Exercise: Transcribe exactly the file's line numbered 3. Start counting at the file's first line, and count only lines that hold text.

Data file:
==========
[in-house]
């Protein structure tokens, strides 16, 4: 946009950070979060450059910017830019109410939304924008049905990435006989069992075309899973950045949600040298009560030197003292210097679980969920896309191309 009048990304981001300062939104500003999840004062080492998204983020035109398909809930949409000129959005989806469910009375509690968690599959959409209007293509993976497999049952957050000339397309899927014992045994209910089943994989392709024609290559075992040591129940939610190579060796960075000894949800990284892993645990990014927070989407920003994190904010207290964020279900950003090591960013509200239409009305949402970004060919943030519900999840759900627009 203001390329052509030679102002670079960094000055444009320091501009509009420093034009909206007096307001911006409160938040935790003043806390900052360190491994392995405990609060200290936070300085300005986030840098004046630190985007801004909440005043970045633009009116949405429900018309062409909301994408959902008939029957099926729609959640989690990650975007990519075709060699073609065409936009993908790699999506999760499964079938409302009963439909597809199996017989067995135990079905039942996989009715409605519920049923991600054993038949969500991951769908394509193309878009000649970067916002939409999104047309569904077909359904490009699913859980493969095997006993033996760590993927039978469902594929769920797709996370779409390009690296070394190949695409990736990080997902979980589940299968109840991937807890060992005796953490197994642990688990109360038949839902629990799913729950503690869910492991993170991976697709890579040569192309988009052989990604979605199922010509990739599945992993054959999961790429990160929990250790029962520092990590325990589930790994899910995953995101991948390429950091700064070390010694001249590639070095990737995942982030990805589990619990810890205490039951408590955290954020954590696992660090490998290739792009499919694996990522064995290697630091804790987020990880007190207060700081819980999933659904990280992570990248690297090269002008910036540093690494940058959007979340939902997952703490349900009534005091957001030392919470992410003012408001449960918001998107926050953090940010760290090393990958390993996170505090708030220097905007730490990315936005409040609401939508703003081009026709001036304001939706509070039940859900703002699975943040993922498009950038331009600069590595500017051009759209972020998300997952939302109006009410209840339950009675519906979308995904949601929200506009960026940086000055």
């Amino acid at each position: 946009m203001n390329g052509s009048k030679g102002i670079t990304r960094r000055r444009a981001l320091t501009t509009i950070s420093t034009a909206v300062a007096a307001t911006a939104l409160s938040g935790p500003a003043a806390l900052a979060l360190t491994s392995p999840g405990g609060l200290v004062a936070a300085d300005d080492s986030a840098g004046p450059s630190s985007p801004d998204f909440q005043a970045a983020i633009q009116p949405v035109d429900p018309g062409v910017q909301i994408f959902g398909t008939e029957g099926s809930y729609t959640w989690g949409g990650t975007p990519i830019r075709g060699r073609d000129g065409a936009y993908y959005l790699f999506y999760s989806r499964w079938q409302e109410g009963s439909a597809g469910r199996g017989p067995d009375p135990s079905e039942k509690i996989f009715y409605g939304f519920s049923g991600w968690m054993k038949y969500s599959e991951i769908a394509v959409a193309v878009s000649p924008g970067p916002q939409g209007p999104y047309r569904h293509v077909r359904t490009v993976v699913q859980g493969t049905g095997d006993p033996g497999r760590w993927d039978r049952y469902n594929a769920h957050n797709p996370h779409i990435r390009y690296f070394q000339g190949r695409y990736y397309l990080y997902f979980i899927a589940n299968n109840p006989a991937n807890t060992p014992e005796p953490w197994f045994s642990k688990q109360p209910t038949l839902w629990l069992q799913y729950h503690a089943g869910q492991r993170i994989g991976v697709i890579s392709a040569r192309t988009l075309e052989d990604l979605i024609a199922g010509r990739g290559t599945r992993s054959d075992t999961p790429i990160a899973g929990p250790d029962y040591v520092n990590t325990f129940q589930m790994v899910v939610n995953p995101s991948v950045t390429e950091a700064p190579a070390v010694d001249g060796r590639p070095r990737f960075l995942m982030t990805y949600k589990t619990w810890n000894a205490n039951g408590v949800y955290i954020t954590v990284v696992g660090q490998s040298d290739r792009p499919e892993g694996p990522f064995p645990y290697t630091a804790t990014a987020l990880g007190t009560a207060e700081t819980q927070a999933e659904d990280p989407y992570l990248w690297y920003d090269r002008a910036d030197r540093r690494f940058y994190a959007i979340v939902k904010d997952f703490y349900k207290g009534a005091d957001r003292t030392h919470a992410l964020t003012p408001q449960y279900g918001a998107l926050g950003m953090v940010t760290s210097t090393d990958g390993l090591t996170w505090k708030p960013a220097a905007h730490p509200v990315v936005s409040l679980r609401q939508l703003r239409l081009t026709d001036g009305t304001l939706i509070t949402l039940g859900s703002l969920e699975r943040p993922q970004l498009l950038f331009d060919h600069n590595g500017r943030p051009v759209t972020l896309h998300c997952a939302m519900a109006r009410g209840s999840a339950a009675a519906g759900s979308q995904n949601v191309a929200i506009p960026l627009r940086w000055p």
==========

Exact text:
């Amino acid at each position: 946009m203001n390329g052509s009048k030679g102002i670079t990304r960094r000055r444009a981001l320091t501009t509009i950070s420093t034009a909206v300062a007096a307001t911006a939104l409160s938040g935790p500003a003043a806390l900052a979060l360190t491994s392995p999840g405990g609060l200290v004062a936070a300085d300005d080492s986030a840098g004046p450059s630190s985007p801004d998204f909440q005043a970045a983020i633009q009116p949405v035109d429900p018309g062409v910017q909301i994408f959902g398909t008939e029957g099926s809930y729609t959640w989690g949409g990650t975007p990519i830019r075709g060699r073609d000129g065409a936009y993908y959005l790699f999506y999760s989806r499964w079938q409302e109410g009963s439909a597809g469910r199996g017989p067995d009375p135990s079905e039942k509690i996989f009715y409605g939304f519920s049923g991600w968690m054993k038949y969500s599959e991951i769908a394509v959409a193309v878009s000649p924008g970067p916002q939409g209007p999104y047309r569904h293509v077909r359904t490009v993976v699913q859980g493969t049905g095997d006993p033996g497999r760590w993927d039978r049952y469902n594929a769920h957050n797709p996370h779409i990435r390009y690296f070394q000339g190949r695409y990736y397309l990080y997902f979980i899927a589940n299968n109840p006989a991937n807890t060992p014992e005796p953490w197994f045994s642990k688990q109360p209910t038949l839902w629990l069992q799913y729950h503690a089943g869910q492991r993170i994989g991976v697709i890579s392709a040569r192309t988009l075309e052989d990604l979605i024609a199922g010509r990739g290559t599945r992993s054959d075992t999961p790429i990160a899973g929990p250790d029962y040591v520092n990590t325990f129940q589930m790994v899910v939610n995953p995101s991948v950045t390429e950091a700064p190579a070390v010694d001249g060796r590639p070095r990737f960075l995942m982030t990805y949600k589990t619990w810890n000894a205490n039951g408590v949800y955290i954020t954590v990284v696992g660090q490998s040298d290739r792009p499919e892993g694996p990522f064995p645990y290697t630091a804790t990014a987020l990880g007190t009560a207060e700081t819980q927070a999933e659904d990280p989407y992570l990248w690297y920003d090269r002008a910036d030197r540093r690494f940058y994190a959007i979340v939902k904010d997952f703490y349900k207290g009534a005091d957001r003292t030392h919470a992410l964020t003012p408001q449960y279900g918001a998107l926050g950003m953090v940010t760290s210097t090393d990958g390993l090591t996170w505090k708030p960013a220097a905007h730490p509200v990315v936005s409040l679980r609401q939508l703003r239409l081009t026709d001036g009305t304001l939706i509070t949402l039940g859900s703002l969920e699975r943040p993922q970004l498009l950038f331009d060919h600069n590595g500017r943030p051009v759209t972020l896309h998300c997952a939302m519900a109006r009410g209840s999840a339950a009675a519906g759900s979308q995904n949601v191309a929200i506009p960026l627009r940086w000055p």